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00:06:09 <Guest43> hello
00:12:29 <esolangs> [[Esolang:Introduce yourself]] https://esolangs.org/w/index.php?diff=125142&oldid=125032 * Alidonis12 * (+165) /* Introductions */
00:12:40 <esolangs> [[User:Alidonis12]] N https://esolangs.org/w/index.php?oldid=125143 * Alidonis12 * (+85) Created my page
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00:14:41 <esolangs> [[User:Alidonis12/sandbox]] N https://esolangs.org/w/index.php?oldid=125144 * Alidonis12 * (+186) Created page with "This is my esolangs sandbox. Most of these will probably never see the light off day! {| class="wikitable" |+ Esolangs Sandbox Navigation |- ! Esolang !! Link |- | Example || Example |}"
00:15:36 <esolangs> [[User:Alidonis12]] M https://esolangs.org/w/index.php?diff=125145&oldid=125143 * Alidonis12 * (+21)
00:43:16 <esolangs> [[Looping counter]] https://esolangs.org/w/index.php?diff=125146&oldid=122898 * Cleverxia * (+162) /* Examples */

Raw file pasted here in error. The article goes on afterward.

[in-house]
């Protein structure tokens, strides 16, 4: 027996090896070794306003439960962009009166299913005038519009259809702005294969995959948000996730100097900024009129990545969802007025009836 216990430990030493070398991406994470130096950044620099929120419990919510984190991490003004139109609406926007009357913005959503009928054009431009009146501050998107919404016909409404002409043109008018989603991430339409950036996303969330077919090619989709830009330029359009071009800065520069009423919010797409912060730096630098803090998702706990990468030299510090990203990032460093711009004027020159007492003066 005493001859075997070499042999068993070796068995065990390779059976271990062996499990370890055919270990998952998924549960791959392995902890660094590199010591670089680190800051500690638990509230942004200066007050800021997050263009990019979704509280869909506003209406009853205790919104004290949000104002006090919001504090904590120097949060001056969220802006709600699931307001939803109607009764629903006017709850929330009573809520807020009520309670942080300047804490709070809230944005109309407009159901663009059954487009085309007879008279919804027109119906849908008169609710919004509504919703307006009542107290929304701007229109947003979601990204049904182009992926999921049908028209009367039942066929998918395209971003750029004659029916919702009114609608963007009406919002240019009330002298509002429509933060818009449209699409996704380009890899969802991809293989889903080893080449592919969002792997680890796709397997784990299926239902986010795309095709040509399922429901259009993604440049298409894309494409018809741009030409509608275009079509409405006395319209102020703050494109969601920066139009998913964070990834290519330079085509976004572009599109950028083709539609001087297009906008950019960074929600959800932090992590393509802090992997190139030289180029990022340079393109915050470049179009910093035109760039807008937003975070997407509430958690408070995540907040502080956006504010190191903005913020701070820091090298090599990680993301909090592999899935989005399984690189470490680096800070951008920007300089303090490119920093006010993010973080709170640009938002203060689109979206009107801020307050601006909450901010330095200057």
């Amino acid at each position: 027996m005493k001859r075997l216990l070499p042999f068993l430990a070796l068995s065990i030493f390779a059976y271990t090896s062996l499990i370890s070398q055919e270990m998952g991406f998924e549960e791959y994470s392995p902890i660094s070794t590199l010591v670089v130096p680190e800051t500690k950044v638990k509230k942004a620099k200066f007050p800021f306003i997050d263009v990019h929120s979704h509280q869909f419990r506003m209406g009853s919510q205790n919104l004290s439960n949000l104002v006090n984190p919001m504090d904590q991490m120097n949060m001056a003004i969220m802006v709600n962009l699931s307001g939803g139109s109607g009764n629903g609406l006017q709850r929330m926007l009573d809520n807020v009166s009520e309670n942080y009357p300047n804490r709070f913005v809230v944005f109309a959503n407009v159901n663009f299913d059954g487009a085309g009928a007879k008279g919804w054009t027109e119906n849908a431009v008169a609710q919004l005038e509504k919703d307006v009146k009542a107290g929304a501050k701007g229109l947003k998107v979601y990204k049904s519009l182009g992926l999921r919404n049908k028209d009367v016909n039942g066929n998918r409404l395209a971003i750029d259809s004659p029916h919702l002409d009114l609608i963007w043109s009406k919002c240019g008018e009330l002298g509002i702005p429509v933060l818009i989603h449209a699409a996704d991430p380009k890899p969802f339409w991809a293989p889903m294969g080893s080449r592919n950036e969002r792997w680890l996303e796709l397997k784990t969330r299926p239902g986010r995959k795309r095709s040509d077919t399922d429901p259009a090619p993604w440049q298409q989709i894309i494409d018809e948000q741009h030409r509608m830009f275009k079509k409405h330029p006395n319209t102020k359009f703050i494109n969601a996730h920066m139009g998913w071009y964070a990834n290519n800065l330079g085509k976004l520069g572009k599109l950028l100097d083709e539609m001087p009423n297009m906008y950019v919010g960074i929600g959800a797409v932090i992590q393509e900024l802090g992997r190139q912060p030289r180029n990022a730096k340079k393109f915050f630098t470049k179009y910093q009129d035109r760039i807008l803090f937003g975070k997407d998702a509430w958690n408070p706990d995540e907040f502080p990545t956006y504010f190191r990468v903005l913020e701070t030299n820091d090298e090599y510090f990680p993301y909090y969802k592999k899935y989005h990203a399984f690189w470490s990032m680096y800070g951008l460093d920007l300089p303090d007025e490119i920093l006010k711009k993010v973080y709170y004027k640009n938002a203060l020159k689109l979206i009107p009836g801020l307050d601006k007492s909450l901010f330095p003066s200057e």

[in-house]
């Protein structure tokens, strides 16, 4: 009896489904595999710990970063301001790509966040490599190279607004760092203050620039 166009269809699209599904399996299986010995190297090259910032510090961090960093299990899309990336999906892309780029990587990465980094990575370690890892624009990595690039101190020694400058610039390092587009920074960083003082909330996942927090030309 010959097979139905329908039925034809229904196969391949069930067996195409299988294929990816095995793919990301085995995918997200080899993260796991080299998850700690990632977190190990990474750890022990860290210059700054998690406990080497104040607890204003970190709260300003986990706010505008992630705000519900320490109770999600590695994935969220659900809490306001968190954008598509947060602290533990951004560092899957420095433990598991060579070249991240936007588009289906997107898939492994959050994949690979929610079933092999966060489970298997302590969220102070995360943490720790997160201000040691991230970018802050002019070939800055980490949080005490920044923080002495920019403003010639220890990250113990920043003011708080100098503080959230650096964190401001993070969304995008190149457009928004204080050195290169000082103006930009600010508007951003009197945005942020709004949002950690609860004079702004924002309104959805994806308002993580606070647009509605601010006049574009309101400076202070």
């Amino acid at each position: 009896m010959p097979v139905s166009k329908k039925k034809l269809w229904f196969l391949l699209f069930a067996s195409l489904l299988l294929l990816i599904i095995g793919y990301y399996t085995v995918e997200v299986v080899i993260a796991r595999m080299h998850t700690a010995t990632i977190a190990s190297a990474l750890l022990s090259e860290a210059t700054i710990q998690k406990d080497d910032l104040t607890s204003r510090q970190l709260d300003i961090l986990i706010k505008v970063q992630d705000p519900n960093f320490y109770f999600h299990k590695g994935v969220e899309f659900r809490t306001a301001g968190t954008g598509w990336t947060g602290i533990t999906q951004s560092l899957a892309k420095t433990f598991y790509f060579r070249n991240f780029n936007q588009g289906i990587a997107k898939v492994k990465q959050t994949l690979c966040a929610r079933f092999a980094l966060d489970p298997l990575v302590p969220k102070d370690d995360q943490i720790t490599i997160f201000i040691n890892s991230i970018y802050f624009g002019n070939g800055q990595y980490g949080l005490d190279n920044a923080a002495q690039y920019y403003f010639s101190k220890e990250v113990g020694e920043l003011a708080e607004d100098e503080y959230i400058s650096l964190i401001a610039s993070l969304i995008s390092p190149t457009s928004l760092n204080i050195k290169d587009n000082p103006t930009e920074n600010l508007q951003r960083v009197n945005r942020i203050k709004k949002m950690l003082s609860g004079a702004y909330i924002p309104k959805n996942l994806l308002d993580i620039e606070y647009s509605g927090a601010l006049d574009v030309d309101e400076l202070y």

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00:57:52 <esolangs> [[User:Alidonis12/sandbox/casm]] N https://esolangs.org/w/index.php?oldid=125147 * Alidonis12 * (+1056) Created page with "'''Casm''' (pronounced /kzm/) is an esoteric programming language invented by ~~~ inspired by 6502 assembly and C. Casm uses 16-bit addresses. Therefore, it is only be able to address up to '64K' (65535) bytes of contiguous memory. However, data
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01:38:04 <zzo38> I do not like the example in the man page of the tsearch function. I would think that it should be better to use a static or stack allocation for the key, and then check if it matches and allocate dynamic memory if it does match, instead of to allocate and free memory every time
01:45:20 <b_jonas> HTTP/1.1 was invented only in 1996? I thought it was older than that.
01:45:47 <b_jonas> interesting